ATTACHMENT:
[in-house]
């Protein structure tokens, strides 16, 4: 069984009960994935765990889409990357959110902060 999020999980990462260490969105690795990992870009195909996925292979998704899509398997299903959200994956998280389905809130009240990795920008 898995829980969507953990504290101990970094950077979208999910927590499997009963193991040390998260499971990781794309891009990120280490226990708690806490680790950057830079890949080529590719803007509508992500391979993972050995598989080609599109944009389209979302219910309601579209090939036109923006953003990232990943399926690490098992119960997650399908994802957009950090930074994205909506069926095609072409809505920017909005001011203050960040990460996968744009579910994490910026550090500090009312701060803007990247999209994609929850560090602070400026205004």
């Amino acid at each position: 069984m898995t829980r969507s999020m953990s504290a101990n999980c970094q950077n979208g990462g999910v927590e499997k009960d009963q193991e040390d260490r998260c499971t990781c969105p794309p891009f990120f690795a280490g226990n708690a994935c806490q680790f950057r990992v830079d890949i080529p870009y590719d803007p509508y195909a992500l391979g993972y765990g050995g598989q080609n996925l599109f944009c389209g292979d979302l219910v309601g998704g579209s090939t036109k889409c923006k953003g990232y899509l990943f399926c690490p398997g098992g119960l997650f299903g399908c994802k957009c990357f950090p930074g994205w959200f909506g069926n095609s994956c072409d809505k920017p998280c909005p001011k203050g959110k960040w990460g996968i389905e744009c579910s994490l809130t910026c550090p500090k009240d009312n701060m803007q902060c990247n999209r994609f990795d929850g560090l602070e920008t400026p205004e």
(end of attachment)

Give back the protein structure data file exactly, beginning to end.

[in-house]
């Protein structure tokens, strides 16, 4: 069984009960994935765990889409990357959110902060 999020999980990462260490969105690795990992870009195909996925292979998704899509398997299903959200994956998280389905809130009240990795920008 898995829980969507953990504290101990970094950077979208999910927590499997009963193991040390998260499971990781794309891009990120280490226990708690806490680790950057830079890949080529590719803007509508992500391979993972050995598989080609599109944009389209979302219910309601579209090939036109923006953003990232990943399926690490098992119960997650399908994802957009950090930074994205909506069926095609072409809505920017909005001011203050960040990460996968744009579910994490910026550090500090009312701060803007990247999209994609929850560090602070400026205004």
């Amino acid at each position: 069984m898995t829980r969507s999020m953990s504290a101990n999980c970094q950077n979208g990462g999910v927590e499997k009960d009963q193991e040390d260490r998260c499971t990781c969105p794309p891009f990120f690795a280490g226990n708690a994935c806490q680790f950057r990992v830079d890949i080529p870009y590719d803007p509508y195909a992500l391979g993972y765990g050995g598989q080609n996925l599109f944009c389209g292979d979302l219910v309601g998704g579209s090939t036109k889409c923006k953003g990232y899509l990943f399926c690490p398997g098992g119960l997650f299903g399908c994802k957009c990357f950090p930074g994205w959200f909506g069926n095609s994956c072409d809505k920017p998280c909005p001011k203050g959110k960040w990460g996968i389905e744009c579910s994490l809130t910026c550090p500090k009240d009312n701060m803007q902060c990247n999209r994609f990795d929850g560090l602070e920008t400026p205004e």